Six-point movement, the historic June 7

June 7 remains a milestone in the history of Bangladesh.

On this day in 1966, the people of what was then East Pakistan observed a general strike in the province in support of the Awami League’s Six-Point programme of autonomy announced a few months earlier by Sheikh Mujibur Rahman.

আজ ঐতিহাসিক ছয় দফা দিবস–প্রথম আলো

The strike, in the course of which a number of individuals were killed in police firing and a number of others were injured, was a powerful instance of the Bangalees making their displeasure about their place in Pakistan known to the authorities.

But even as the general strike, or hartal, kept the province in its grip throughout the day, the central leaders of the Awami League — Sheikh Mujibur Rahman, Tajuddin Ahmed, Syed Nazrul Islam and others — stayed behind bars. The strike would be spearheaded by two young Awami League politicians, Mizanur Rahman Chowdhury and Amena Begum.

Mujib, who would not become Bangabandhu till three years later, had been placed in detention under the Defence of Pakistan Rules on 8 May 1966. The reason was not hard to understand: Field Marshal Mohammad Ayub Khan, president of Pakistan, had made clear his opinion on the Six Points. He told the country that the purveyors of the Six Points would be dealt with in the language of weapons.

Ayub Khan was not the only individual who spotted a threat to Pakistan’s unity should the Six Points be acknowledged. His soon-to-be-out foreign minister Zulfikar Ali Bhutto challenged Mujib early in the year to a public debate at Dhaka’s Paltan Maidan on the Six Points. It was Tajuddin Ahmed who accepted the challenge on Mujib’s behalf. In the event, Bhutto did not turn up.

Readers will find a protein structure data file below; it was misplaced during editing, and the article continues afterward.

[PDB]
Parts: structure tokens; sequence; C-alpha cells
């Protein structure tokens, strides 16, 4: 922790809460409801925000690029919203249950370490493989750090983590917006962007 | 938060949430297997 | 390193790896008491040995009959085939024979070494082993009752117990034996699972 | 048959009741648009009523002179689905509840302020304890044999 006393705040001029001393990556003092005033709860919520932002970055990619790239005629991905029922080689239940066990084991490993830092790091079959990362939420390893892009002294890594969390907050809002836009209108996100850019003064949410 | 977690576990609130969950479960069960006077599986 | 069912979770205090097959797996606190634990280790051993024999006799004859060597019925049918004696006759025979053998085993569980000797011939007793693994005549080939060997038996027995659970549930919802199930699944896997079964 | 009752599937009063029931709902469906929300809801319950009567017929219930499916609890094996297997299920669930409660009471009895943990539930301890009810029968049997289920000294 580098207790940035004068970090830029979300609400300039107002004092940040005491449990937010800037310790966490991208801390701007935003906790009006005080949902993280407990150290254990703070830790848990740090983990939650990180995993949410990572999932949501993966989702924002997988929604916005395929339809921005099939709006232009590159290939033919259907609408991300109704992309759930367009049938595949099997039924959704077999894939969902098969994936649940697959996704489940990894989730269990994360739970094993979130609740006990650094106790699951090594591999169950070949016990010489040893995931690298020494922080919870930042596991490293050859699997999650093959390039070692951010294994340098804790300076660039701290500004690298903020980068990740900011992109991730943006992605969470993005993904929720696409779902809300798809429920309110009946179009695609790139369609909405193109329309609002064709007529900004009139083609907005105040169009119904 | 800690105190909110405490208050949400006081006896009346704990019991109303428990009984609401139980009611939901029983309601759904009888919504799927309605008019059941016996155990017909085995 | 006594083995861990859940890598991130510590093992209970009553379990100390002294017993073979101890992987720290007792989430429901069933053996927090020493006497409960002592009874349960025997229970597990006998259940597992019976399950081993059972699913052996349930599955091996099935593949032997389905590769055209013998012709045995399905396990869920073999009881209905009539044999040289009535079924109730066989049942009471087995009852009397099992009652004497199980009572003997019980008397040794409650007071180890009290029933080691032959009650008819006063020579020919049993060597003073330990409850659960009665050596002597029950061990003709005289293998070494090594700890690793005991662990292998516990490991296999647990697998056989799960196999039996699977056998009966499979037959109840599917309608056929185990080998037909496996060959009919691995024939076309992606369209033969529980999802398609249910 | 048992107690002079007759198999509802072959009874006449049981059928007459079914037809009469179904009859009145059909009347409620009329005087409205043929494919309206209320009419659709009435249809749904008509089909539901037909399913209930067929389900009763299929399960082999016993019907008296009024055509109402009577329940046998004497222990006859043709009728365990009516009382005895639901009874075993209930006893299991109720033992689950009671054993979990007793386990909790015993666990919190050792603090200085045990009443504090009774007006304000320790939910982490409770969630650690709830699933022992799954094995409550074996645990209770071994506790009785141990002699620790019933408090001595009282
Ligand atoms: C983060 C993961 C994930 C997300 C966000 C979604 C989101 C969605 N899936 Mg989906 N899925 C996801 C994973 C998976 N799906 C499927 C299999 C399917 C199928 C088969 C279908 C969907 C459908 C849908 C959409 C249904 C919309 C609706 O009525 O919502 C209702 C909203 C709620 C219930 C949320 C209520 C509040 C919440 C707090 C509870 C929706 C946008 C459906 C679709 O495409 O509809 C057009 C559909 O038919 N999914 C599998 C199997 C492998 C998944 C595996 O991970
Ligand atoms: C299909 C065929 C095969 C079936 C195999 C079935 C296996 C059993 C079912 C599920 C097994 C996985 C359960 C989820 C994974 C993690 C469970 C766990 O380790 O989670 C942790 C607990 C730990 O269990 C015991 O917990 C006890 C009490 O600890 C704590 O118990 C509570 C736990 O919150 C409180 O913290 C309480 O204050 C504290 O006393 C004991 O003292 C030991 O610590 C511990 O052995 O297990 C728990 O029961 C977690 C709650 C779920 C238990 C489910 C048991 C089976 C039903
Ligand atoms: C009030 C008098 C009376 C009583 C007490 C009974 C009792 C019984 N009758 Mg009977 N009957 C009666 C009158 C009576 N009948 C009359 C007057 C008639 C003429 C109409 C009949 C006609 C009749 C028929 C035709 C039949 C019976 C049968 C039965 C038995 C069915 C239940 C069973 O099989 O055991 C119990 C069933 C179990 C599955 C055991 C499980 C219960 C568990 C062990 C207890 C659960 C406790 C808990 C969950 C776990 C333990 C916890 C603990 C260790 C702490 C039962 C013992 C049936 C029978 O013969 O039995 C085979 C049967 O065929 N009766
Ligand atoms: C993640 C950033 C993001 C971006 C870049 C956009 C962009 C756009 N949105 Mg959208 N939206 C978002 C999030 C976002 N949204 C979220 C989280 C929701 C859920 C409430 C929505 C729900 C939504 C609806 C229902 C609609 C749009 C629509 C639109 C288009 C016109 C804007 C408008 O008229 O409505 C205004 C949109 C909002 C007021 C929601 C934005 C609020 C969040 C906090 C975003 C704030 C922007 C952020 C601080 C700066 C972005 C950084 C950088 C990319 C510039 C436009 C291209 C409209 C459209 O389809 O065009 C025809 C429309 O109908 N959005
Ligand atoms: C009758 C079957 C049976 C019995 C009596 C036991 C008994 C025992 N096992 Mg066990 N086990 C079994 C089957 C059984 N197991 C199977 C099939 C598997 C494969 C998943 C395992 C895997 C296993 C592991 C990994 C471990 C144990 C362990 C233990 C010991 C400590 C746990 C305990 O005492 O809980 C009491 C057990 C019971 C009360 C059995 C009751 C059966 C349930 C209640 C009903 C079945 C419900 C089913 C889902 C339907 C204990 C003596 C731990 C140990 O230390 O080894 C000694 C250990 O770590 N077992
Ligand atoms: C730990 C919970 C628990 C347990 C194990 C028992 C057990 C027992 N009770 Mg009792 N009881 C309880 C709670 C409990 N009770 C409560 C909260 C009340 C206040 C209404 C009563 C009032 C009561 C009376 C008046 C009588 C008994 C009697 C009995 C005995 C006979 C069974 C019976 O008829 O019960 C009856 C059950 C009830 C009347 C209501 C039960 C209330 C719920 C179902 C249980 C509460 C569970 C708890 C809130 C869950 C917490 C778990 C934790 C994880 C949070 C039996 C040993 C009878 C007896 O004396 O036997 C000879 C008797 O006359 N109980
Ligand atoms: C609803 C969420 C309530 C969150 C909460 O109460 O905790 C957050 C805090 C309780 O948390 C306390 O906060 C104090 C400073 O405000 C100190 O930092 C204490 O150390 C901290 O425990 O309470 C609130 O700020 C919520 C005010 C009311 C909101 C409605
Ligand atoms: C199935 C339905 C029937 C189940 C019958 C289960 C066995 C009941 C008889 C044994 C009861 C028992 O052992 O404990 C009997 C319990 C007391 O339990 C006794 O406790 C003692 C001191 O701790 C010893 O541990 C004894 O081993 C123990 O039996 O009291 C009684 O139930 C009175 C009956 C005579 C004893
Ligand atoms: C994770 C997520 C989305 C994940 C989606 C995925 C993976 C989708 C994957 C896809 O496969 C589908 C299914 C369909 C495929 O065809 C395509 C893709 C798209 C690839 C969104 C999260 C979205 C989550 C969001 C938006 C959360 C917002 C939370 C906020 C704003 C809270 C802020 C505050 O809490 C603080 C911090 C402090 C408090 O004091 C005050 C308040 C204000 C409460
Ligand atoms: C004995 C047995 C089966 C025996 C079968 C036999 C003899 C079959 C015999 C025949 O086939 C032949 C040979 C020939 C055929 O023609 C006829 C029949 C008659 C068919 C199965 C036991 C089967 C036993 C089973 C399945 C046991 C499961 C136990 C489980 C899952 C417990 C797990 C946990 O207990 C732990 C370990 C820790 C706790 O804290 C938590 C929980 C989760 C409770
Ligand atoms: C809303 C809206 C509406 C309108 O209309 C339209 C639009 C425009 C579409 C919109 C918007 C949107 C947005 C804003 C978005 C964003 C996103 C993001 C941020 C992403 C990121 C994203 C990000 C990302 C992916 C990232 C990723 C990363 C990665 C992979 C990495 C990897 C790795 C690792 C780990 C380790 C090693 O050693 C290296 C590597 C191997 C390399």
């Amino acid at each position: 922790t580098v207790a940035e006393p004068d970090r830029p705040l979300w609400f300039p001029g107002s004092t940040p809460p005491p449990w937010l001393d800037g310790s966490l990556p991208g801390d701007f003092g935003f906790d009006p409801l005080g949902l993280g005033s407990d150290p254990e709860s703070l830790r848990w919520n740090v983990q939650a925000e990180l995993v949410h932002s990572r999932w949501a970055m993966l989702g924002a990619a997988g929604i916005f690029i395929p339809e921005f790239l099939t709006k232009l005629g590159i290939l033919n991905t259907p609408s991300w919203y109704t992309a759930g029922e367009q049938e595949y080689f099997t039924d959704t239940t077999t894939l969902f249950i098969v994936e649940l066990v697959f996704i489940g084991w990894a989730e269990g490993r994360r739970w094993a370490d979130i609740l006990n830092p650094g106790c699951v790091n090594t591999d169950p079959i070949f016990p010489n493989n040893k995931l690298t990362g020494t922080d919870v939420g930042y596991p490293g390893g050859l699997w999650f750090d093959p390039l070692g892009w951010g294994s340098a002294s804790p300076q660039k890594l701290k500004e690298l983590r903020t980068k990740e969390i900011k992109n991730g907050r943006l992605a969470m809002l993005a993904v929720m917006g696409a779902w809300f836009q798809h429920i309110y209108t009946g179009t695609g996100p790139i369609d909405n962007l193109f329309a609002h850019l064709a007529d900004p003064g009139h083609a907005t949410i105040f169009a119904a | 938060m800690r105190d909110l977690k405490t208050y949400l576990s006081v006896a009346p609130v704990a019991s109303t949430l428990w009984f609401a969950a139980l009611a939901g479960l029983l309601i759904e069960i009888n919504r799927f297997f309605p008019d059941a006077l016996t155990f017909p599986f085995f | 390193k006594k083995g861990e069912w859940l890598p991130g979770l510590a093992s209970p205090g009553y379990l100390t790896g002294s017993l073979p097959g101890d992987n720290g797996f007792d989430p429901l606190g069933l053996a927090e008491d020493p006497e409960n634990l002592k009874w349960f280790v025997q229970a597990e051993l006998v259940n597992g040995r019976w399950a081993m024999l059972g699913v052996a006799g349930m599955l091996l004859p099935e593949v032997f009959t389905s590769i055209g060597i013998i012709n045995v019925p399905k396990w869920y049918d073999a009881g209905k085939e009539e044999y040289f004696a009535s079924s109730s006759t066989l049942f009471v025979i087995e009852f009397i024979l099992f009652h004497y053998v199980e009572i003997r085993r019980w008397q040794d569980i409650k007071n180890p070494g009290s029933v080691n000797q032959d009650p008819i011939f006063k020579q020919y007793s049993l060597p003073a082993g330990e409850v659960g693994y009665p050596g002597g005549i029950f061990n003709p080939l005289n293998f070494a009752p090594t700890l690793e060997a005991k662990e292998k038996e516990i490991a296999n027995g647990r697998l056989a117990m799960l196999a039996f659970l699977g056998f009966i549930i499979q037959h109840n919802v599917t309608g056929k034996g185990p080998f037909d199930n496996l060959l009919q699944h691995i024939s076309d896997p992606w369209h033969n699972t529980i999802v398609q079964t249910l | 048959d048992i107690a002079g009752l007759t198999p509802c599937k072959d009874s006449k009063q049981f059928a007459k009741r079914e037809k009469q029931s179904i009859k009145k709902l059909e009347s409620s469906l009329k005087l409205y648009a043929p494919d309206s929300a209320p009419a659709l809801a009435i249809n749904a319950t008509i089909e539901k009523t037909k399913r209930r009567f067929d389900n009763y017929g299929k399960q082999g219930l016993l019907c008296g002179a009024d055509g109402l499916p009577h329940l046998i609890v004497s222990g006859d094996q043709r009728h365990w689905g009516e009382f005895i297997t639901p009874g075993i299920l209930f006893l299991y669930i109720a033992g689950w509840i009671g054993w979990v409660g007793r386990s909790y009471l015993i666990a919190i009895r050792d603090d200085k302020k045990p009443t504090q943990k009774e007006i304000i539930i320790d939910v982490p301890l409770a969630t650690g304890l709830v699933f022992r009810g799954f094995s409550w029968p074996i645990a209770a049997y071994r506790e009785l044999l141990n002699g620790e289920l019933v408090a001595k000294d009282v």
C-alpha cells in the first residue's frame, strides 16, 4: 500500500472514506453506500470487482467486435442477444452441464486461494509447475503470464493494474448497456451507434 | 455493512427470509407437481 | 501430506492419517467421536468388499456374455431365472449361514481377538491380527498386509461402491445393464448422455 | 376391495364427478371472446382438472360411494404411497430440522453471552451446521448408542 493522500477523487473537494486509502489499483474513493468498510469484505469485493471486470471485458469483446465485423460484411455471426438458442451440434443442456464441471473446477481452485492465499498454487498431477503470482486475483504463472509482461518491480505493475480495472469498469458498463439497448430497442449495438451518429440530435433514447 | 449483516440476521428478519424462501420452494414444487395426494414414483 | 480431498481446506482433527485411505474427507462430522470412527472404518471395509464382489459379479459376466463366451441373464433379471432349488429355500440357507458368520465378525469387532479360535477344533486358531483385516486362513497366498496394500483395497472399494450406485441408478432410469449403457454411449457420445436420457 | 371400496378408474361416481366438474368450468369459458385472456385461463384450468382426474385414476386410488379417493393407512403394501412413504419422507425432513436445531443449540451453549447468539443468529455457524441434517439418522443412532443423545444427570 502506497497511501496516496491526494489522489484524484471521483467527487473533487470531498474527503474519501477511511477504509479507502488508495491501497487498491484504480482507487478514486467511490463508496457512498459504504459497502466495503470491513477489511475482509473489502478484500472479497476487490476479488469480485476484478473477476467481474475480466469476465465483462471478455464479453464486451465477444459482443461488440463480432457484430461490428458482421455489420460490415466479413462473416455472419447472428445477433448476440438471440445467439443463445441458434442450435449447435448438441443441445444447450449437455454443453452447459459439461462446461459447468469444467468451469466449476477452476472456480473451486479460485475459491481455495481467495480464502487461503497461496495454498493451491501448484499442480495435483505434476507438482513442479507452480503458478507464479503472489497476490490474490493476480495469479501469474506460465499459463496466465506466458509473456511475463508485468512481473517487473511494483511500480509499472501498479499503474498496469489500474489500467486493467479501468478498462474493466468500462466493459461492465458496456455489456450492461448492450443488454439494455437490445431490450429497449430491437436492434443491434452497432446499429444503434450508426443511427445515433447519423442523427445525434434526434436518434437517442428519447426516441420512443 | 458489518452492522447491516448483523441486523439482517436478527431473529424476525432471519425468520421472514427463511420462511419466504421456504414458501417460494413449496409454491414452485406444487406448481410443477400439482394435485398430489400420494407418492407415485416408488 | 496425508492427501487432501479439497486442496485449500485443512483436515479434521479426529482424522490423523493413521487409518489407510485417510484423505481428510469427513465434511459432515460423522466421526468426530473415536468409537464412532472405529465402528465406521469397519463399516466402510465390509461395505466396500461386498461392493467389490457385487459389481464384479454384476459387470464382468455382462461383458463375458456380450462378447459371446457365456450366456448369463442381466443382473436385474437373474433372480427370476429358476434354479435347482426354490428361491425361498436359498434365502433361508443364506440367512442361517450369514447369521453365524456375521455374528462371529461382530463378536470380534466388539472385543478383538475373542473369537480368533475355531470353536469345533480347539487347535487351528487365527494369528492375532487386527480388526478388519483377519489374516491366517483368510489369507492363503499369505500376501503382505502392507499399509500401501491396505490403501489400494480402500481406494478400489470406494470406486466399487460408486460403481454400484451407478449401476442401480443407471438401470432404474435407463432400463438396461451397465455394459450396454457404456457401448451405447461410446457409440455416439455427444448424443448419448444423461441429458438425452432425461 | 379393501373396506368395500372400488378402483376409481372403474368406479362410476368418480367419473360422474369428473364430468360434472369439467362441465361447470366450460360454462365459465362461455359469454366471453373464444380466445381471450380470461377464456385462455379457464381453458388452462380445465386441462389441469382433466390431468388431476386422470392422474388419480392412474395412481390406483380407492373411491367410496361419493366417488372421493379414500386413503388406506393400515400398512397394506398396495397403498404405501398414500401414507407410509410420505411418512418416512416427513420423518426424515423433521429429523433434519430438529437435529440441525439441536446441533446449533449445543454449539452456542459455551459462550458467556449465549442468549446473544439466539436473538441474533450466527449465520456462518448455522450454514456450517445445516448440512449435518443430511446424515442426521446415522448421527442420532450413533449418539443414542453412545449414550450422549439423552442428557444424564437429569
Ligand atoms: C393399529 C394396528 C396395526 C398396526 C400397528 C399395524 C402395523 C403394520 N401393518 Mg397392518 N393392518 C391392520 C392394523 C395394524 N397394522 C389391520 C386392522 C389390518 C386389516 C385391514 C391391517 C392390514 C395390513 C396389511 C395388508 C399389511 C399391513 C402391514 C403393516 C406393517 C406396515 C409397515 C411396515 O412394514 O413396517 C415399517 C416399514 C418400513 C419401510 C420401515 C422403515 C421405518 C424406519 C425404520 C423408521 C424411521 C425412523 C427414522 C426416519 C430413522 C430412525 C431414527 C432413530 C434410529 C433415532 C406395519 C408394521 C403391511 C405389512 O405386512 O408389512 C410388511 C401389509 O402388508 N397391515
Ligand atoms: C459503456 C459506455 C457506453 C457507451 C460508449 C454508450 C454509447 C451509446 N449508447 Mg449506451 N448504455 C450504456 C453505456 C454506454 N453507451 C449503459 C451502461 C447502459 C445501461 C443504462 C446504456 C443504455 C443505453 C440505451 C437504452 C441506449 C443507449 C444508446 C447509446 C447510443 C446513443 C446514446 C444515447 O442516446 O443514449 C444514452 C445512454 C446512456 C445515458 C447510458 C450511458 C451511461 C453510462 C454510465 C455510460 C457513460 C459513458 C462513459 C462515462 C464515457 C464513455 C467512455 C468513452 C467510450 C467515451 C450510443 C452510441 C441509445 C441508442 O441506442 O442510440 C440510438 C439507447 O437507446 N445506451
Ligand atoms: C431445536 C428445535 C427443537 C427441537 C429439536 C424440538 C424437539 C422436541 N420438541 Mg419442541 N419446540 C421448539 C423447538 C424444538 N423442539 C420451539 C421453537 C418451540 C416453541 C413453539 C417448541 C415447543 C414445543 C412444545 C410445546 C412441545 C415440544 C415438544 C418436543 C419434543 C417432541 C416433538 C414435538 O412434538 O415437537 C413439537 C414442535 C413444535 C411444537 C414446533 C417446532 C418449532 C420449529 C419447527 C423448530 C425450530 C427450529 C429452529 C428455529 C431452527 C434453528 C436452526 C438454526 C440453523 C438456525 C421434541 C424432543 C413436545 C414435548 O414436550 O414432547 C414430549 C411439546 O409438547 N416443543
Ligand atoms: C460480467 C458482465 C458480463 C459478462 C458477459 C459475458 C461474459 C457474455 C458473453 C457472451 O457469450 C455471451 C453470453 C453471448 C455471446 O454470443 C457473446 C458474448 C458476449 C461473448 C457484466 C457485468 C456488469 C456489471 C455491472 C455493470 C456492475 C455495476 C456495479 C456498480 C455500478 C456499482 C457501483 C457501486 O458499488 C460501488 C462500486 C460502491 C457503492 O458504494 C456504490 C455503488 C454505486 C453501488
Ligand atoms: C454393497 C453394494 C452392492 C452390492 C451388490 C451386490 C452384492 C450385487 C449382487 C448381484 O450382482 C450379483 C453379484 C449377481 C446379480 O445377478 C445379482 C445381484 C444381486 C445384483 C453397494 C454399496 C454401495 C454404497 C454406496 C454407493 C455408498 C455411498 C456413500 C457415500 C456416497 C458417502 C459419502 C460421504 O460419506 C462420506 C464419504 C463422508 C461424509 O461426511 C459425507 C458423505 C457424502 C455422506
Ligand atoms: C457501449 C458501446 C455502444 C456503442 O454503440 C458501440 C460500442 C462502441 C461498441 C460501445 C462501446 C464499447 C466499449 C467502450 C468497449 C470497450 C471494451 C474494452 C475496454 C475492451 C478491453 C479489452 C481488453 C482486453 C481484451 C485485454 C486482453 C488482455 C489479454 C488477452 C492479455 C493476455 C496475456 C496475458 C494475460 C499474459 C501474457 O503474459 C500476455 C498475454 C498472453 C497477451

The Six-Point programme included the following:

1. Pakistan would have a federal structure of government based on spirit of the Lahore Resolution of 1940, with a parliament elected on the basis of universal adult franchise;

2. The central government would have authority only in defence and foreign affairs and all other subjects would be handled by the federating units of the state of Pakistan;

3. There would be two freely convertible currencies for the two wings of Pakistan or two separate reserve banks for the two regions of the country;

4. The power of taxation and revenue collection would be vested in the federating units;

5. There would be two separate accounts for foreign exchange reserves for the two wings of Pakistan;

6. East Pakistan would have a separate militia or paramilitary force as a measure of its security.

Sheikh Mujibur Rahman planned to announce the Six Points at a conference of opposition political parties in Lahore in early February 1966. He was not permitted to do so by the other participants, including the chief of the Awami League at the time, Nawabzada Nasrullah Khan. They found the plan too incendiary to be articulated. Rebuffed, Mujib announced the plan at a news conference in Lahore the following day, February 5, 1966.

Mujib’s move raised howls of protest all over Pakistan. The civil-military bureaucracy and politicians straddling both government and opposition circles were quick to dub the Six Points as a secessionist plot to dismember Pakistan. Sheikh Mujibur Rahman’s arrest in May 1966, followed by the 7 June strike, swiftly led to circumstances where the Pakistan government opted for repression in East Pakistan. Tofazzal Hossain Manik Mia, the respected editor of the Bangla daily Ittefaq, was arrested on June 16 over his support for the Six Points. The next day, a ban was clamped on his newspaper.

Events would move fast after June 1966. In January 1968, Mujib would be charged with conspiracy to break up Pakistan. The case, which would become notorious as the Agartala Conspiracy Case, would eventually be withdrawn under public pressure on February 22, 1969.

A day after his release, Mujib would be honoured as Bangabandhu (friend of Bengal) at a historic rally in Dhaka.